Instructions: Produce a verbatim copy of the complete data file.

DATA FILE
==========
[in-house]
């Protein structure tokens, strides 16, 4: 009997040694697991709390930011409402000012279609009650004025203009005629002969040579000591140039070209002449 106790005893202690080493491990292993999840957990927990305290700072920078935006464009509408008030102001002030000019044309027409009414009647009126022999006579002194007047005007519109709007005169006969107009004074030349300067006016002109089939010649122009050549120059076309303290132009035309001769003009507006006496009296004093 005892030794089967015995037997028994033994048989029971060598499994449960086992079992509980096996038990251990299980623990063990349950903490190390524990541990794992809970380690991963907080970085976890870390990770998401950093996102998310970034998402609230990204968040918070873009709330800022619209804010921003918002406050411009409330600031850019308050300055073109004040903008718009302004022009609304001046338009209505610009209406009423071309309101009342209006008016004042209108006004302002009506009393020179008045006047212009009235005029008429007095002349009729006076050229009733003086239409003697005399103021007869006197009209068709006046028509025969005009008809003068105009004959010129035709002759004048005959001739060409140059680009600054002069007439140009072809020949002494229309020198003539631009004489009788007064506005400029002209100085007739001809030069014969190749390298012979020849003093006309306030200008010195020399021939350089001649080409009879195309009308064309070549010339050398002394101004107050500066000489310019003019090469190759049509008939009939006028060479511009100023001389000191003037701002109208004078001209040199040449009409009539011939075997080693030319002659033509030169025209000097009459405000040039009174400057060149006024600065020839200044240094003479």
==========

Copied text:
[in-house]
């Protein structure tokens, strides 16, 4: 009997040694697991709390930011409402000012279609009650004025203009005629002969040579000591140039070209002449 106790005893202690080493491990292993999840957990927990305290700072920078935006464009509408008030102001002030000019044309027409009414009647009126022999006579002194007047005007519109709007005169006969107009004074030349300067006016002109089939010649122009050549120059076309303290132009035309001769003009507006006496009296004093 005892030794089967015995037997028994033994048989029971060598499994449960086992079992509980096996038990251990299980623990063990349950903490190390524990541990794992809970380690991963907080970085976890870390990770998401950093996102998310970034998402609230990204968040918070873009709330800022619209804010921003918002406050411009409330600031850019308050300055073109004040903008718009302004022009609304001046338009209505610009209406009423071309309101009342209006008016004042209108006004302002009506009393020179008045006047212009009235005029008429007095002349009729006076050229009733003086239409003697005399103021007869006197009209068709006046028509025969005009008809003068105009004959010129035709002759004048005959001739060409140059680009600054002069007439140009072809020949002494229309020198003539631009004489009788007064506005400029002209100085007739001809030069014969190749390298012979020849003093006309306030200008010195020399021939350089001649080409009879195309009308064309070549010339050398002394101004107050500066000489310019003019090469190759049509008939009939006028060479511009100023001389000191003037701002109208004078001209040199040449009409009539011939075997080693030319002659033509030169025209000097009459405000040039009174400057060149006024600065020839200044240094003479």